Provided by: sysvinit_2.86.ds1-6ubuntu32_i386 bug


       sulogin -- Single-user login


       sulogin [ -e ] [ -p ] [ -t timeout ] [ tty-device ]


       sulogin  is  invoked  by  init(8) when the system goes into single user
       mode (this is done through an entry in inittab(5)). Init also tries  to
       execute sulogin when it is passed the -b flag from the bootmonitor (eg,

       The user is prompted

            Give root password for system maintenance
            (or type Control-D for normal startup):

       sulogin will be connected to the current terminal, or to  the  optional
       device   that   can   be  specified  on  the  command  line  (typically

       If the -p flag was set, the single-user shell will be  invoked  with  a
       dash  as the first character in argv[0]. That will cause most shells to
       behave as a login shell. The default is not to do  this,  so  that  the
       shell will not read /etc/profile or $HOME/.profile at startup.

       After the user exits the single-user shell, or presses control-d at the
       prompt, the system will (continue to) boot to the default runlevel.


       sulogin looks for  the  environment  variable  SUSHELL  or  sushell  to
       determine  what shell to start. If the environment variable is not set,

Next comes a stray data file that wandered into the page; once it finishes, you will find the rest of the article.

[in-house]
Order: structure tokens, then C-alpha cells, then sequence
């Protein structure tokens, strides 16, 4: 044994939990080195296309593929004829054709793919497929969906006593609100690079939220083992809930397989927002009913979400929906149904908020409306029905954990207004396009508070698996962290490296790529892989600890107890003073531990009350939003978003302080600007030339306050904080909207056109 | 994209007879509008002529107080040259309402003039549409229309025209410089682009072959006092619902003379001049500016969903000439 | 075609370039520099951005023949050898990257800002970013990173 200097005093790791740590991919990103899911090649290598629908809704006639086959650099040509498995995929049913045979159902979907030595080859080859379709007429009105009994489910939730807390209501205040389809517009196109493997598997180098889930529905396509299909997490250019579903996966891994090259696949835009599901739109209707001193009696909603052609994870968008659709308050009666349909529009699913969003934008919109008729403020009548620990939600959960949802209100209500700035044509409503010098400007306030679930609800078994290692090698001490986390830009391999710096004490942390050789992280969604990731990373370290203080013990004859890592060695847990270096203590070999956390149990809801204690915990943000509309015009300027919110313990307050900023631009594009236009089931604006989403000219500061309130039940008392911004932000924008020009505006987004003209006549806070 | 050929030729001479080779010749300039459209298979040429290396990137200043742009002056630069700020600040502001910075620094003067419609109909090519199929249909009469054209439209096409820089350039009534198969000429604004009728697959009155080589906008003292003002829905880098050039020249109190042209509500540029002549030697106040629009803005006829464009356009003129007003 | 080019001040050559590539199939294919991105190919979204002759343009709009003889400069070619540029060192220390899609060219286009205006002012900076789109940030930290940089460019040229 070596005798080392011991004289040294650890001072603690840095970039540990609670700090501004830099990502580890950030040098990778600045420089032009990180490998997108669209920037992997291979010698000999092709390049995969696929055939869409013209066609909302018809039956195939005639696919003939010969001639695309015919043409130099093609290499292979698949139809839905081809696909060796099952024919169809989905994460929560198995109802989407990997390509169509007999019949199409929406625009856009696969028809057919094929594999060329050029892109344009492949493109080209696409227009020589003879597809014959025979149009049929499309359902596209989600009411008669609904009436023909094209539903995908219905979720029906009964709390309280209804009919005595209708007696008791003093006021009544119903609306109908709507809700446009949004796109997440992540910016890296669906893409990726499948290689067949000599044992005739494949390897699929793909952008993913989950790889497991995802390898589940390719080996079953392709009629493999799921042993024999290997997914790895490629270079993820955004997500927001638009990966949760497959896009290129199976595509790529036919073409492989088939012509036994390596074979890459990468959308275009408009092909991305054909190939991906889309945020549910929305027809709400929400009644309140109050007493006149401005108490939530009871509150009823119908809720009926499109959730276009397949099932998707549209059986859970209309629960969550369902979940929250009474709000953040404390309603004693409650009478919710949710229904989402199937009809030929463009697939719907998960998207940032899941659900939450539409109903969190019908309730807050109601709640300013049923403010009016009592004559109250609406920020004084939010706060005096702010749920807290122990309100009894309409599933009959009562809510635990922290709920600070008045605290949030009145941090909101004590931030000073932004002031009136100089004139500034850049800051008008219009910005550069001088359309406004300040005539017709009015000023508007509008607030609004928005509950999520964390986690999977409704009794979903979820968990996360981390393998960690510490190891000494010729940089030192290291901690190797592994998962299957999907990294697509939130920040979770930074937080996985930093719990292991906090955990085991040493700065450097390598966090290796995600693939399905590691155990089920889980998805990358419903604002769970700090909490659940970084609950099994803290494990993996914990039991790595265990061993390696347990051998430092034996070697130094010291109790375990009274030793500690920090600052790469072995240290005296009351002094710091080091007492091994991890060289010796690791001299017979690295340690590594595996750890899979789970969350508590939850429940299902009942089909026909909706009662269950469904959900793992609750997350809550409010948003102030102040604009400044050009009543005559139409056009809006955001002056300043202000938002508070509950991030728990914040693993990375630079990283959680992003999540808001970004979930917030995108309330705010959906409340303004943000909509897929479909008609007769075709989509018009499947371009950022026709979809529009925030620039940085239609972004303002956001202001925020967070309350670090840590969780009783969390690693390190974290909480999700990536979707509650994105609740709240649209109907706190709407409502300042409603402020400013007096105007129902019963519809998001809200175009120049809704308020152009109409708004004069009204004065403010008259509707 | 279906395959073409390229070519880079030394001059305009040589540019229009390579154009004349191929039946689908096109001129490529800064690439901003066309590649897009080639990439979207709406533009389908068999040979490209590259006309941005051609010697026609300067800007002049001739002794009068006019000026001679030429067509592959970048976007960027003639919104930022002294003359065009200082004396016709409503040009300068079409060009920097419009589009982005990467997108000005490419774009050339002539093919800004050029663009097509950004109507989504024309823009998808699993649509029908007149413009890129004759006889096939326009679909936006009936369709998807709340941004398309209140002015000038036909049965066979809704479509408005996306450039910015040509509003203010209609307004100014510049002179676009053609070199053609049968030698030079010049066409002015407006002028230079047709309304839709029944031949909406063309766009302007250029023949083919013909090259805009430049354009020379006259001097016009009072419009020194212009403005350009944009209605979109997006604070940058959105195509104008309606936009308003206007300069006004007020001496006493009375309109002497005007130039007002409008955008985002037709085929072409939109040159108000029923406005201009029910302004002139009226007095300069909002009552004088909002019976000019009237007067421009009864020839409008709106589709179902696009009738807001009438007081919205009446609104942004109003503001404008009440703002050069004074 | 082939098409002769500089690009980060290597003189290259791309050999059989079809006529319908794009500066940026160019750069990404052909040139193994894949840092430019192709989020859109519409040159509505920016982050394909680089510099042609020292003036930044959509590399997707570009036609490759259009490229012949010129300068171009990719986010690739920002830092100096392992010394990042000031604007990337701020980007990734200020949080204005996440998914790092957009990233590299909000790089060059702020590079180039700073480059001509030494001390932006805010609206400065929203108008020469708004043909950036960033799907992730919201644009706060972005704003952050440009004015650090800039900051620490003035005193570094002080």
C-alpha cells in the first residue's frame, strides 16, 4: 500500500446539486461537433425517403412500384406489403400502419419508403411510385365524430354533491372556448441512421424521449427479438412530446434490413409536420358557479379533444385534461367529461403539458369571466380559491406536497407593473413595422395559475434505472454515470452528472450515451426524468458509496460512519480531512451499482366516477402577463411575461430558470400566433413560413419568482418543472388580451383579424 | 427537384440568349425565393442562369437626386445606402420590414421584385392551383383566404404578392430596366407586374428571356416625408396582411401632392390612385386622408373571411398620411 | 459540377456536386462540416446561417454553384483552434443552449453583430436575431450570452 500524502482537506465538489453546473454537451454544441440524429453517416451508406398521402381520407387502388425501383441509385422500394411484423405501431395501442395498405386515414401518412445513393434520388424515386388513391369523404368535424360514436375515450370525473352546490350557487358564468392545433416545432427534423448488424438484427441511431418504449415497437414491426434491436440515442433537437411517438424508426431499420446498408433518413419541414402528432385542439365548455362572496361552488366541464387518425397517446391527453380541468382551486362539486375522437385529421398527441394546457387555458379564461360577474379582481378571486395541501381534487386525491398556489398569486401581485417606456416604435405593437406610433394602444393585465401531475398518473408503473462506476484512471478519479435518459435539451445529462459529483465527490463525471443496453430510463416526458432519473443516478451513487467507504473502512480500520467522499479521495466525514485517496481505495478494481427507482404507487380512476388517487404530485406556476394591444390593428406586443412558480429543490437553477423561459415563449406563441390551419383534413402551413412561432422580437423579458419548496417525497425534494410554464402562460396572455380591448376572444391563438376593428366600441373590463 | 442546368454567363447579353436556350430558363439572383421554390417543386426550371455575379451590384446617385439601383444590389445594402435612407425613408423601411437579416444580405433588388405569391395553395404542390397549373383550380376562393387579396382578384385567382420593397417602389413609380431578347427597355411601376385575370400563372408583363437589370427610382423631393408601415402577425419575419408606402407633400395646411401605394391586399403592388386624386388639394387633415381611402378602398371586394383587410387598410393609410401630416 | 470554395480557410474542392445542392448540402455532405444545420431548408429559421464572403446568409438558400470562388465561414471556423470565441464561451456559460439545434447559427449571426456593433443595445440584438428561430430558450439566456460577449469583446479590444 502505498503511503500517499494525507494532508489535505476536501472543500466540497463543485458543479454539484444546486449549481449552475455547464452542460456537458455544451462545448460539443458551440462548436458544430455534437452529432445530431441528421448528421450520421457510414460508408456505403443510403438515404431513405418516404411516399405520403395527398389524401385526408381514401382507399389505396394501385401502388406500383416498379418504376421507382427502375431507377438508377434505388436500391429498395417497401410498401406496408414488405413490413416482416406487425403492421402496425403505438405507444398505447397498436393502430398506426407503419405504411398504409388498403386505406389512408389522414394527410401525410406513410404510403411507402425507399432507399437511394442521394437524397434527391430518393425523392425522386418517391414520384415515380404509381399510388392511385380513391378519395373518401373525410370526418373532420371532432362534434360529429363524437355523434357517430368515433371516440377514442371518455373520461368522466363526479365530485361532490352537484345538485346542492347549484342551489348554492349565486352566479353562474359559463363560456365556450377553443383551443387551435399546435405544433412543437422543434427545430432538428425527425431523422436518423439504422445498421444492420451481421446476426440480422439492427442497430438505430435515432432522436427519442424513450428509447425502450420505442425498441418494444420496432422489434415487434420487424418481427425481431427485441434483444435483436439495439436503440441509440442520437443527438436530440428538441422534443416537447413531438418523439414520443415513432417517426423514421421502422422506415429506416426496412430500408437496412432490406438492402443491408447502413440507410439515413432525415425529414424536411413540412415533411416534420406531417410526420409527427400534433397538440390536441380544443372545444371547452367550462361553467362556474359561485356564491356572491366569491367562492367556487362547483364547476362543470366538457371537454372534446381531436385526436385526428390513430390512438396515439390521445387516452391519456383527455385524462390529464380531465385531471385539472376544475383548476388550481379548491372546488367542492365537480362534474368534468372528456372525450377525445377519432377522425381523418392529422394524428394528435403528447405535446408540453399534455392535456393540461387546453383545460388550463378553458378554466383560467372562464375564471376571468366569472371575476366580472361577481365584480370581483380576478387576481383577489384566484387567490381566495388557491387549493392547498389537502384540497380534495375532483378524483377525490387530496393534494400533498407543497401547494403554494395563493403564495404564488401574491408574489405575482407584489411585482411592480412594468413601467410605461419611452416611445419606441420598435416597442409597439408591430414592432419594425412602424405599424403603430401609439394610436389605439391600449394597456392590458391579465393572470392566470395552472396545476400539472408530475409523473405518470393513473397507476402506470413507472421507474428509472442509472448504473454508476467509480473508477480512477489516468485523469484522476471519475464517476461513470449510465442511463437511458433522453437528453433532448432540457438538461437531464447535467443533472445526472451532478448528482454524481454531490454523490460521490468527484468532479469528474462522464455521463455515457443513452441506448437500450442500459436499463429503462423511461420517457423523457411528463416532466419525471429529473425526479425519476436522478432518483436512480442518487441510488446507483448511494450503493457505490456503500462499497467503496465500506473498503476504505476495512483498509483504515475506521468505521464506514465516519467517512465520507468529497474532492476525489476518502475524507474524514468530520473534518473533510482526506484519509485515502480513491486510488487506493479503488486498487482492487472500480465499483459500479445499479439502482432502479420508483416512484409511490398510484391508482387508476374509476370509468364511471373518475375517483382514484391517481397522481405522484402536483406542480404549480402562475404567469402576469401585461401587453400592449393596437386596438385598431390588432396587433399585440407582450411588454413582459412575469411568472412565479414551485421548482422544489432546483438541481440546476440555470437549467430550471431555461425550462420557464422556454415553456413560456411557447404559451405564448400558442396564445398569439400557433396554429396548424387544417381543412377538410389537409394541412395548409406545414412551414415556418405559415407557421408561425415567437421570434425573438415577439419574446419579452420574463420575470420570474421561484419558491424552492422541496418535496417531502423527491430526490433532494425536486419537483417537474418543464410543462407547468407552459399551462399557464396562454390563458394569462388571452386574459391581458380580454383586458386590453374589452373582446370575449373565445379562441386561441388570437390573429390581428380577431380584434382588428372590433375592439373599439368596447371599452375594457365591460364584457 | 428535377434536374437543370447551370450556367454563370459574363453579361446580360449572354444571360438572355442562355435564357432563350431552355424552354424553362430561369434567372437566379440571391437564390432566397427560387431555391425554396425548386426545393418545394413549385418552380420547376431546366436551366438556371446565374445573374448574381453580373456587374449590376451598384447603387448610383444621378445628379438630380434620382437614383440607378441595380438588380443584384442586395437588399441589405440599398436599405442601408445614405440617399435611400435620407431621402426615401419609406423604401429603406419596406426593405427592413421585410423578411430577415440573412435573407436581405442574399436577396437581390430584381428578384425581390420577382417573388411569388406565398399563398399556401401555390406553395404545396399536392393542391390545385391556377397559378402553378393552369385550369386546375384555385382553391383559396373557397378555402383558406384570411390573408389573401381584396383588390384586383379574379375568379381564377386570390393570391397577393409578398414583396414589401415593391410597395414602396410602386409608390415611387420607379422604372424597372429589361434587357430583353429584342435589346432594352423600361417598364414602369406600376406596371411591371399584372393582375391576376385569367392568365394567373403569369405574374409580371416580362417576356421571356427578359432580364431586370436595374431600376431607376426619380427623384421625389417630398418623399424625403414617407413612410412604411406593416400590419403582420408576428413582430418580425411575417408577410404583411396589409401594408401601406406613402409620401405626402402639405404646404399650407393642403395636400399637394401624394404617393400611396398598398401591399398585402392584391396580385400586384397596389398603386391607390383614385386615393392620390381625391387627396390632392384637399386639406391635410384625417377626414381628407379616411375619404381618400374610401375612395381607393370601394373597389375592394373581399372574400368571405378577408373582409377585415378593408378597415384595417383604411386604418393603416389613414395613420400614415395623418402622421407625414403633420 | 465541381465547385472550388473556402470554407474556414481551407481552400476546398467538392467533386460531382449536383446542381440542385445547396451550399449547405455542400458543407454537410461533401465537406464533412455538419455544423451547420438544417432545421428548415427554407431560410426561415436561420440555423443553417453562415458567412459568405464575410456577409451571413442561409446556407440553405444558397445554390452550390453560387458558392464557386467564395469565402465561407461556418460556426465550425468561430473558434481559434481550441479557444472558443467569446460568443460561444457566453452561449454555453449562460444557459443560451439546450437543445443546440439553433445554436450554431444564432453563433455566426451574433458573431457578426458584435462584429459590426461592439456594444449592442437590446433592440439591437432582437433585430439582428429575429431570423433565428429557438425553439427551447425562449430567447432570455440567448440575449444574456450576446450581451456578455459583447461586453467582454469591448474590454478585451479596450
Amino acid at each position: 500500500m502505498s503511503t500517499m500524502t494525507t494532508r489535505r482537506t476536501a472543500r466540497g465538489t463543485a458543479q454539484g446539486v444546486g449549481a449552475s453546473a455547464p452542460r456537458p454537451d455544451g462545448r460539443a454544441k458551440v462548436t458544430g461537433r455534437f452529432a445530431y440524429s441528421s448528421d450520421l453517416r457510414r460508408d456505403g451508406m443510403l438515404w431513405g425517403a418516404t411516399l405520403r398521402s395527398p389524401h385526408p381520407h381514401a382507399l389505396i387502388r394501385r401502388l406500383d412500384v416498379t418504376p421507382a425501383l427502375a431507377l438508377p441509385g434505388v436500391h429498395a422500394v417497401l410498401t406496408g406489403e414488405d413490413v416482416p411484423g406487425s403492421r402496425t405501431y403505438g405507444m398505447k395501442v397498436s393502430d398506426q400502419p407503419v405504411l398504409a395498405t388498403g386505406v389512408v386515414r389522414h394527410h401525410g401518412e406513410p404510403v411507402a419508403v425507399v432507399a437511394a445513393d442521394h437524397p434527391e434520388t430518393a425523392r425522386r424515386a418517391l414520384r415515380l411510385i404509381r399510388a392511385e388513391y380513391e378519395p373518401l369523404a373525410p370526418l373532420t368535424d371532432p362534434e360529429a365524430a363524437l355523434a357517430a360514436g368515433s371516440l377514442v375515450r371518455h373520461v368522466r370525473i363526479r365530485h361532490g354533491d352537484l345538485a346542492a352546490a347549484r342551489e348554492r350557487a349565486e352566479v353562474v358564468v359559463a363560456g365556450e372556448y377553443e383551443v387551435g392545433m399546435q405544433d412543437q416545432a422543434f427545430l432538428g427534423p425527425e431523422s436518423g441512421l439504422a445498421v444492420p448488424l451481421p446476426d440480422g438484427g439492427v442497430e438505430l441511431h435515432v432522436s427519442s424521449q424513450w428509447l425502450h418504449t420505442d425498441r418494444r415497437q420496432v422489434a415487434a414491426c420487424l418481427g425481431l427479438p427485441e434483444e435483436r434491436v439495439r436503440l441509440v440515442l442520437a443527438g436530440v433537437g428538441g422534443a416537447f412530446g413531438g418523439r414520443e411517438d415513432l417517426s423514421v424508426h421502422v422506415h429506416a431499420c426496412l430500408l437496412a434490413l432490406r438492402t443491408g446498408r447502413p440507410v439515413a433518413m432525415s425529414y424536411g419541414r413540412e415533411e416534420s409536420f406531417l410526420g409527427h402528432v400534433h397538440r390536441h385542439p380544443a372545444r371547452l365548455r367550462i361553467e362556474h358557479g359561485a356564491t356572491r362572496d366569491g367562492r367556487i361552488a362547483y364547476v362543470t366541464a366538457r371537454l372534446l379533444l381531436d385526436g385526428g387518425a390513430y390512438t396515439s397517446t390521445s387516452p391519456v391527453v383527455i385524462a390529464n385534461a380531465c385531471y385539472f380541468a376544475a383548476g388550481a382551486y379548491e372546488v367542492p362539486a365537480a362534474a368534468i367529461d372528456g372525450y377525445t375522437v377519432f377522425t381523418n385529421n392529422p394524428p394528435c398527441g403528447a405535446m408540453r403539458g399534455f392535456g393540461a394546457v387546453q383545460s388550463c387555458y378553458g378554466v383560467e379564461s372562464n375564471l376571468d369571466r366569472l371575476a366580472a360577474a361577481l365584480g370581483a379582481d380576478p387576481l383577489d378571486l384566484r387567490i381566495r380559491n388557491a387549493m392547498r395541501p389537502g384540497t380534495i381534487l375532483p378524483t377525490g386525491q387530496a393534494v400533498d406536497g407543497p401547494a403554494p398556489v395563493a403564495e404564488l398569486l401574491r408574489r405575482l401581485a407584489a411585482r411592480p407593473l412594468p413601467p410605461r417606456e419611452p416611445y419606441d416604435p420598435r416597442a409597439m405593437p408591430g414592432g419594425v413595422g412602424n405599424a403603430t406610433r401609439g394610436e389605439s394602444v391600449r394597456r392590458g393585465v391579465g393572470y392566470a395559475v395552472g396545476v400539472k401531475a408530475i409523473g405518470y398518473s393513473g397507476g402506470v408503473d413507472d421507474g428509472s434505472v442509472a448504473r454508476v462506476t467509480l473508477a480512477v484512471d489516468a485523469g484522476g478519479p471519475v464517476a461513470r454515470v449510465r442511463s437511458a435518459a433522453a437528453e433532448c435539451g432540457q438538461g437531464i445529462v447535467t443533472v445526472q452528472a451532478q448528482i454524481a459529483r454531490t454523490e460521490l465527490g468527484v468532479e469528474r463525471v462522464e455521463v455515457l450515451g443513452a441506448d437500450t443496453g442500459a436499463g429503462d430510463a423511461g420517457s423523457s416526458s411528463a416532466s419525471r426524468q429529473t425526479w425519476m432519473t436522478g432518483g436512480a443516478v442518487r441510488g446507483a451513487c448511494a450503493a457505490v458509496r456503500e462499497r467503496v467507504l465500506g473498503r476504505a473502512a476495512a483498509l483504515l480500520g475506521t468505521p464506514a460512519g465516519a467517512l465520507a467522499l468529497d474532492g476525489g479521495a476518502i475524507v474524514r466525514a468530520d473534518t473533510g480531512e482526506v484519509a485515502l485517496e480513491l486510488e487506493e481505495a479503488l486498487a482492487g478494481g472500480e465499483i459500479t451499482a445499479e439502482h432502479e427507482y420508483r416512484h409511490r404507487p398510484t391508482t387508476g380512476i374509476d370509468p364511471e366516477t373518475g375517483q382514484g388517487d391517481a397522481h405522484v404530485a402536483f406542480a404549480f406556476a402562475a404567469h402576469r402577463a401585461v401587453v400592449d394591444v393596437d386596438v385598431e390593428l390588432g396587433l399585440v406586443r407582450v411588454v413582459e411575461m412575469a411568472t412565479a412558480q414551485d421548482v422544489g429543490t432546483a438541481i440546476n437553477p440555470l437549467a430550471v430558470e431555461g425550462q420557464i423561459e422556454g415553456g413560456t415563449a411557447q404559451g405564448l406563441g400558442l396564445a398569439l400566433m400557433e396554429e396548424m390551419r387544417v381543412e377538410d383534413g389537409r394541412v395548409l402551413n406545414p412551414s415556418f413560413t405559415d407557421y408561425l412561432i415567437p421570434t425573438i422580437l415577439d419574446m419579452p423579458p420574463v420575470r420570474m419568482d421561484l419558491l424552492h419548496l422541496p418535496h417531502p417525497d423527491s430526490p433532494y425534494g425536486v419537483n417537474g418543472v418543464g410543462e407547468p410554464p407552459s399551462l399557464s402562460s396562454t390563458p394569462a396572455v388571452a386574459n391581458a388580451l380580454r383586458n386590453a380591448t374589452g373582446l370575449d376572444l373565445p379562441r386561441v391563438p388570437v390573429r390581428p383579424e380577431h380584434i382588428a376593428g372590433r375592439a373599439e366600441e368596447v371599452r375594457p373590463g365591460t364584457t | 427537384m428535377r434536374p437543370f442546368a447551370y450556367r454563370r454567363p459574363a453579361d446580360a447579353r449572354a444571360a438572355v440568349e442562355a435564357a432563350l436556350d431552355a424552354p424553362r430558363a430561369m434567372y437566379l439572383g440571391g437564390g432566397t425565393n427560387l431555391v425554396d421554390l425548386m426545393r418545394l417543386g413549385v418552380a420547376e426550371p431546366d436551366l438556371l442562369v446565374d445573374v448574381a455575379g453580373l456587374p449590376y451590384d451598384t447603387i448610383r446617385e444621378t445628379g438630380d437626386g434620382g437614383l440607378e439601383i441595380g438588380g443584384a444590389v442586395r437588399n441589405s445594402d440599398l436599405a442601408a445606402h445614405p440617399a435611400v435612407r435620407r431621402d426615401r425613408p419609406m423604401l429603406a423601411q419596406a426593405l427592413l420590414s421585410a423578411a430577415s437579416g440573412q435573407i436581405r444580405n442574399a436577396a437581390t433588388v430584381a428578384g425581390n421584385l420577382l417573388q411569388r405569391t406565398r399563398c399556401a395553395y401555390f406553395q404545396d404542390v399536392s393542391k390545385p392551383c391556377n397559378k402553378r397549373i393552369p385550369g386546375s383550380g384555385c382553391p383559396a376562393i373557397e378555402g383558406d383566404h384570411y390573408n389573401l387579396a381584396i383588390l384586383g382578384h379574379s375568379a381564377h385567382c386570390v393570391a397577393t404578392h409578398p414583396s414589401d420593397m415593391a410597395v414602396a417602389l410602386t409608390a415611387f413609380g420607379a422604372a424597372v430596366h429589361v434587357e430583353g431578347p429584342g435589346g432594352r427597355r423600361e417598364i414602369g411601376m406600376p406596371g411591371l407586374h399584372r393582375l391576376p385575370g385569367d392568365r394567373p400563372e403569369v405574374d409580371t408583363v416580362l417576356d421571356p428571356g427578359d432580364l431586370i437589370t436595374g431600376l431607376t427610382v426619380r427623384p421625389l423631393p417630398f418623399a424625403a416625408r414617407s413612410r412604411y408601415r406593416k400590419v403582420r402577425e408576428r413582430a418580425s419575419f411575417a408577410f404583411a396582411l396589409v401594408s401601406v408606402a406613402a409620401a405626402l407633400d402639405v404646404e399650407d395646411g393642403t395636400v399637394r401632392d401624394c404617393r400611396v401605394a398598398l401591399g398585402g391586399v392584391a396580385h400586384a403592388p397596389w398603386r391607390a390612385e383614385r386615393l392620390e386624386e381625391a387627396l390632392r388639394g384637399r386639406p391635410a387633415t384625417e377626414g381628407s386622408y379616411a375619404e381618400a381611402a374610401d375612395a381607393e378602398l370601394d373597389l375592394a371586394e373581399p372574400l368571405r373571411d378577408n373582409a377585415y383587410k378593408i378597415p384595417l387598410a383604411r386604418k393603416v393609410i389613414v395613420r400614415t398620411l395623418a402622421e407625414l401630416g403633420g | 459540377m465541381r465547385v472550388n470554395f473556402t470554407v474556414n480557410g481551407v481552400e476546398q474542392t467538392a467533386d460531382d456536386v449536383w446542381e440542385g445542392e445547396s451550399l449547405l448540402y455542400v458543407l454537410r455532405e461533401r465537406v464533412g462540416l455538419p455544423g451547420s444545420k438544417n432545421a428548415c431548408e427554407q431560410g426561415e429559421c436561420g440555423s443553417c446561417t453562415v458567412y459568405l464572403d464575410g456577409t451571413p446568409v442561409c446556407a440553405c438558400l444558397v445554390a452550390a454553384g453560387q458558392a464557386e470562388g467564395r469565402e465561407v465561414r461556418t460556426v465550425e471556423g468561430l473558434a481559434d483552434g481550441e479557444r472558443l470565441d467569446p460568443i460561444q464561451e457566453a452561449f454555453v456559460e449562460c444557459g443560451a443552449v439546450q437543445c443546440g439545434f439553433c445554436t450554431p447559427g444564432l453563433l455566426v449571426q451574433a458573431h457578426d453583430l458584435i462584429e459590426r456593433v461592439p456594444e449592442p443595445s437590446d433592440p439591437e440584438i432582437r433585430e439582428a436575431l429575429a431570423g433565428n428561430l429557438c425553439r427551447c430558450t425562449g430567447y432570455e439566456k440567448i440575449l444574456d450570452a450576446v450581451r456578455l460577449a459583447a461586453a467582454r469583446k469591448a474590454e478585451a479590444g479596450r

it will try to execute root’s shell from /etc/passwd. If that fails  it
       will fall back to /bin/sh.

       This  is  very  valuable together with the -b flag to init. To boot the
       system into single  user  mode,  with  the  root  file  system  mounted
       read/write,  using a special "failsafe" shell that is statically linked
       (this example is valid for the LILO bootprompt)

       boot: linux -b rw sushell=/sbin/sash


       sulogin checks the root password using the standard  method  (getpwnam)
       first.   Then,  if  the -e option was specified, sulogin examines these
       files directly to find the root password:

       /etc/shadow (if present)

       If they are damaged or non-existant, sulogin will start  a  root  shell
       without  asking  for a password. Only use the -e option if you are sure
       the console is physically protected against unauthorized access.


       Miquel van Smoorenburg <>


       init(8), inittab(5).

                                  04 Nov 2003                       SULOGIN(8)